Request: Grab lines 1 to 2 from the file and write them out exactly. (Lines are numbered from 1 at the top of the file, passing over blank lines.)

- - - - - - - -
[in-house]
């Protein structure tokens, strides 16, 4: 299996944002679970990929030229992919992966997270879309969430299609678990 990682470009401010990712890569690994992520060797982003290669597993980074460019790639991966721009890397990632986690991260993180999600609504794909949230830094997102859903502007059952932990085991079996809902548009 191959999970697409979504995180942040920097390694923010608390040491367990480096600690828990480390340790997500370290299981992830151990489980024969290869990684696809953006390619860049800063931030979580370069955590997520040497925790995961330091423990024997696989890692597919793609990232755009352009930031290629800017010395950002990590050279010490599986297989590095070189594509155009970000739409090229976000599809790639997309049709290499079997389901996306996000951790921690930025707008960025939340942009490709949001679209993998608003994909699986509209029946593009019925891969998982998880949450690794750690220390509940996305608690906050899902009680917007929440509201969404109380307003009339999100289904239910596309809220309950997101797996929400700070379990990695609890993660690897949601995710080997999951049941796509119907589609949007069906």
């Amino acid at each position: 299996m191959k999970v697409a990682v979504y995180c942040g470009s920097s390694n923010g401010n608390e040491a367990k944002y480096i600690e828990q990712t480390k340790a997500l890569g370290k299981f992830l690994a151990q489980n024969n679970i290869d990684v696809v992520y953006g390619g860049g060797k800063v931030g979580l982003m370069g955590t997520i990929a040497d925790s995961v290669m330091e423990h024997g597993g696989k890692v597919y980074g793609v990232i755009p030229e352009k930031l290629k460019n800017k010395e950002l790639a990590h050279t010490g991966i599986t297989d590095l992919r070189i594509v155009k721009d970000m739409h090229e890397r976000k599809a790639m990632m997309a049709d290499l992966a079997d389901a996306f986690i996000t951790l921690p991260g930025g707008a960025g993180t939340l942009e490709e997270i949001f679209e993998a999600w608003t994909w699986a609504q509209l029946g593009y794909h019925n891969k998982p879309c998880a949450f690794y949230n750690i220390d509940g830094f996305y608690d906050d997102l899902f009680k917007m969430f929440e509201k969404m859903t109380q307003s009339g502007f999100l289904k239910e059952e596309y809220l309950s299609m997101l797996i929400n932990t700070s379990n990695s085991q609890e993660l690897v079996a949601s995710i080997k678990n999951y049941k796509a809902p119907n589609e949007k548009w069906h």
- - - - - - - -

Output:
[in-house]
């Protein structure tokens, strides 16, 4: 299996944002679970990929030229992919992966997270879309969430299609678990 990682470009401010990712890569690994992520060797982003290669597993980074460019790639991966721009890397990632986690991260993180999600609504794909949230830094997102859903502007059952932990085991079996809902548009 191959999970697409979504995180942040920097390694923010608390040491367990480096600690828990480390340790997500370290299981992830151990489980024969290869990684696809953006390619860049800063931030979580370069955590997520040497925790995961330091423990024997696989890692597919793609990232755009352009930031290629800017010395950002990590050279010490599986297989590095070189594509155009970000739409090229976000599809790639997309049709290499079997389901996306996000951790921690930025707008960025939340942009490709949001679209993998608003994909699986509209029946593009019925891969998982998880949450690794750690220390509940996305608690906050899902009680917007929440509201969404109380307003009339999100289904239910596309809220309950997101797996929400700070379990990695609890993660690897949601995710080997999951049941796509119907589609949007069906």